All of this could have been avoided as Russia was NOT under any threat from the West. The real danger to Putin was the influence of the Western ideas of democracy, freedom to participate in politics, freedom of the press, and freedom of speech. It was these he feared rather than any invasion or encirclement by the West. Some apologists for Putin think the West caused these acts of aggression by Putin. This is false, rather Putin used and continues to use today this idea along with the lie that the West was “out to get” Russia and hurt it. His real aim was to isolate his citizens from contact with the outside world and real democracy.

In fact the idea of the Obama administration of “resetting” our relations was to work with Russia, the opposite of what Putin said the West was trying to do. The initial result was in some cases positive with a series of successful joint assistance and cooperation efforts like the New START treaty, access to transit to Afghanistan, membership in the World Trade Organization, and joint anti-terrorism activities. This should have proved to anyone with an objective view that we were trying the “smart power” and long-term objective of drawing Russia into the wider community of responsible nations. Not to harm it.  But this must have been just what Putin feared most.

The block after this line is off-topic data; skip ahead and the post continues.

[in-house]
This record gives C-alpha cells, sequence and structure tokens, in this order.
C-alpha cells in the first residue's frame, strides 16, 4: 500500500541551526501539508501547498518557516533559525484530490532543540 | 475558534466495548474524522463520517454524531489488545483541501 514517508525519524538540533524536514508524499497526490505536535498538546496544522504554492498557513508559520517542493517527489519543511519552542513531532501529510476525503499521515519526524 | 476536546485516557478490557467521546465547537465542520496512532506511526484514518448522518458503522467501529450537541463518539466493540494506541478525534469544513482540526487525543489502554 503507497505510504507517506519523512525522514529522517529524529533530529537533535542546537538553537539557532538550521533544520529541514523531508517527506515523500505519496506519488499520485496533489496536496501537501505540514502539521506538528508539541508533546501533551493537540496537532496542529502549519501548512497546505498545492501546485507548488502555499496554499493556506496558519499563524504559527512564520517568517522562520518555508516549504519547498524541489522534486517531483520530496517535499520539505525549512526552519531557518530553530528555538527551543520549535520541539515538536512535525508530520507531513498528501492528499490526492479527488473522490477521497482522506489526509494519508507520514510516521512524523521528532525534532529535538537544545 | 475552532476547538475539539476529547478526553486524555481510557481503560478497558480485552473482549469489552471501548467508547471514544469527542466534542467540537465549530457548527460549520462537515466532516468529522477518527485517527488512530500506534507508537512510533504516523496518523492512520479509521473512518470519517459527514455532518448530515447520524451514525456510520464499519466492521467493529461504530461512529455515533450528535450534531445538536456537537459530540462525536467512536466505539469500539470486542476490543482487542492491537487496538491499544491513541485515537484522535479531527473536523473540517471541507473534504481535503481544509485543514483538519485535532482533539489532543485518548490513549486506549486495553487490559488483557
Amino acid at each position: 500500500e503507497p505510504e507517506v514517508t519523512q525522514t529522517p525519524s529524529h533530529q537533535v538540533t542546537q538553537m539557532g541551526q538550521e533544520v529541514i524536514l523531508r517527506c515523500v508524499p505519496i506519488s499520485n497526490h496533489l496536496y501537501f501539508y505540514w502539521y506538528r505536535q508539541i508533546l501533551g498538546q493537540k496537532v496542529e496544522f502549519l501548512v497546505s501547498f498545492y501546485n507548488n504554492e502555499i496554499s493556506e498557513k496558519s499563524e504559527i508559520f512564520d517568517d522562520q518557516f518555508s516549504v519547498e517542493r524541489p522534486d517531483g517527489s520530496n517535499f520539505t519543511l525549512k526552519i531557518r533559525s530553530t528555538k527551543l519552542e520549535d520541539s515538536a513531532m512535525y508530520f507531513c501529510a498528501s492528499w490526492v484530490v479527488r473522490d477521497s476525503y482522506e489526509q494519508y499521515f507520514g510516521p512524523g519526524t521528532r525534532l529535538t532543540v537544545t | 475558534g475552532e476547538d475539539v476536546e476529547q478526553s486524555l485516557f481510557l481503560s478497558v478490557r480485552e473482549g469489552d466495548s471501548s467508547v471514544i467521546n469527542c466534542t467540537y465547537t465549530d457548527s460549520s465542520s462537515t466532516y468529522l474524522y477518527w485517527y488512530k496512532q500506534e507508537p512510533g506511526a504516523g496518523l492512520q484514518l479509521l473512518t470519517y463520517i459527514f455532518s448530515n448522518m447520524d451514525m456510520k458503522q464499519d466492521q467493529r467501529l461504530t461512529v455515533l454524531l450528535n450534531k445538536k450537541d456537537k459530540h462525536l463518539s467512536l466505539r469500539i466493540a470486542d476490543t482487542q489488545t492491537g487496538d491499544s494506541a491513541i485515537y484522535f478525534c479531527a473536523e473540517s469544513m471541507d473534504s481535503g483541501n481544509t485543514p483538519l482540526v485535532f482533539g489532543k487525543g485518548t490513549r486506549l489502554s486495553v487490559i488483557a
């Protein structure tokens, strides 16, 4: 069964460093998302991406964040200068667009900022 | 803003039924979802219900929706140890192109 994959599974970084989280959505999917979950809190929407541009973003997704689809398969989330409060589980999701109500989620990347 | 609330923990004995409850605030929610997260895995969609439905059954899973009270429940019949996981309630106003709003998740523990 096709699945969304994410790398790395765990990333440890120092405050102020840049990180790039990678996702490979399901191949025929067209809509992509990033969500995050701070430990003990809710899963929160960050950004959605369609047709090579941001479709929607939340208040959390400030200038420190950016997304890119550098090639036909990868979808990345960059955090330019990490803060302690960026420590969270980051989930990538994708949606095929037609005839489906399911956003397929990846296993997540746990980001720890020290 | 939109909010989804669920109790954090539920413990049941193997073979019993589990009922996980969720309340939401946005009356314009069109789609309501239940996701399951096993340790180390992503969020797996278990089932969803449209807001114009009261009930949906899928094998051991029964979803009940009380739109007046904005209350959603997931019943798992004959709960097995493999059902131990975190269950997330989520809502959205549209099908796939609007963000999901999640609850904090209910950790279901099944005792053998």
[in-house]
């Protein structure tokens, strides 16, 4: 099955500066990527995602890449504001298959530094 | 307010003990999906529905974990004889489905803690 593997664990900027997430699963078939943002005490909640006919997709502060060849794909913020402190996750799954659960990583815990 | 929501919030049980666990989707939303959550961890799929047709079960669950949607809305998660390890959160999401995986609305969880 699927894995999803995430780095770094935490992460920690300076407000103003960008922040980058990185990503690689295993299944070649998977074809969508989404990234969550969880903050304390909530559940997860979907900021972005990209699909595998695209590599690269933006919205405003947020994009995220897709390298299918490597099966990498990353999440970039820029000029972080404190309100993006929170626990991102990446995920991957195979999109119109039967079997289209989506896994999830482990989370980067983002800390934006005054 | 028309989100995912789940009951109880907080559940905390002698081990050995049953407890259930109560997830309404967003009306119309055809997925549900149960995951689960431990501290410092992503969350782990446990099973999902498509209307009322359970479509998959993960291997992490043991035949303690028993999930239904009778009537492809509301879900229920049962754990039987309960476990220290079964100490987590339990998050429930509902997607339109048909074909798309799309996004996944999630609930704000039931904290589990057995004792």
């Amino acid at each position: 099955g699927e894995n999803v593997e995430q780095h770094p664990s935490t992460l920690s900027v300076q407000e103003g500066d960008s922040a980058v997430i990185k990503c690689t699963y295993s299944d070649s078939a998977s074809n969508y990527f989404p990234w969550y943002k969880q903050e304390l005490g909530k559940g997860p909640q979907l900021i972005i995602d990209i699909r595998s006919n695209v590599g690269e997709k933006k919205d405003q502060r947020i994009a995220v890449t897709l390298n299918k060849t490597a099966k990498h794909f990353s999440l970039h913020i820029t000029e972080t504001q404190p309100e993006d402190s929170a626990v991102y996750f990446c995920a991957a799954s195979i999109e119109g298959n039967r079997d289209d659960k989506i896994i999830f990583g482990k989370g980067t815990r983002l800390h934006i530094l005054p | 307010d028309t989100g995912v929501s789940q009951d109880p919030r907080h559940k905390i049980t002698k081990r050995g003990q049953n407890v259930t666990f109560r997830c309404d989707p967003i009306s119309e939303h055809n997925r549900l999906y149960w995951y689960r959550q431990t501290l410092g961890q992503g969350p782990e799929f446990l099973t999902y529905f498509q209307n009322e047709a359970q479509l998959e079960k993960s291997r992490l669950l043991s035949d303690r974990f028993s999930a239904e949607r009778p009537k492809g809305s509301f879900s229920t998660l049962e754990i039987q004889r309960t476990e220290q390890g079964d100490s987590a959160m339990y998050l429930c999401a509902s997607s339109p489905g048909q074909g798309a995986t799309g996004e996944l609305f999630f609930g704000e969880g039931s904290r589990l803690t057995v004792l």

The result now is the disaster zone that is the Russian ruble that recently reached as low as 60 rubles to the dollar and so far an ineffective increase in the bank interest rate up to 17 percent to stop the ruble’s rapid fall. Russian banks closed on Monday, December 15th. Money is flowing out of the country and people are trying to exchange their rubles for dollars or Euros as swiftly as they can. Putin’s actions have led to a decline in Western investment in an economy seen by many as too dangerous and unpredictable. The final blow, which is not Putin’s fault, but which he did not see as a very real possibility was the impact of excess supplies of oil on the global market and a major fall of price, which brought a major decline in income for the Russian state and thereby a lowering of the living standards of the average Russian citizen.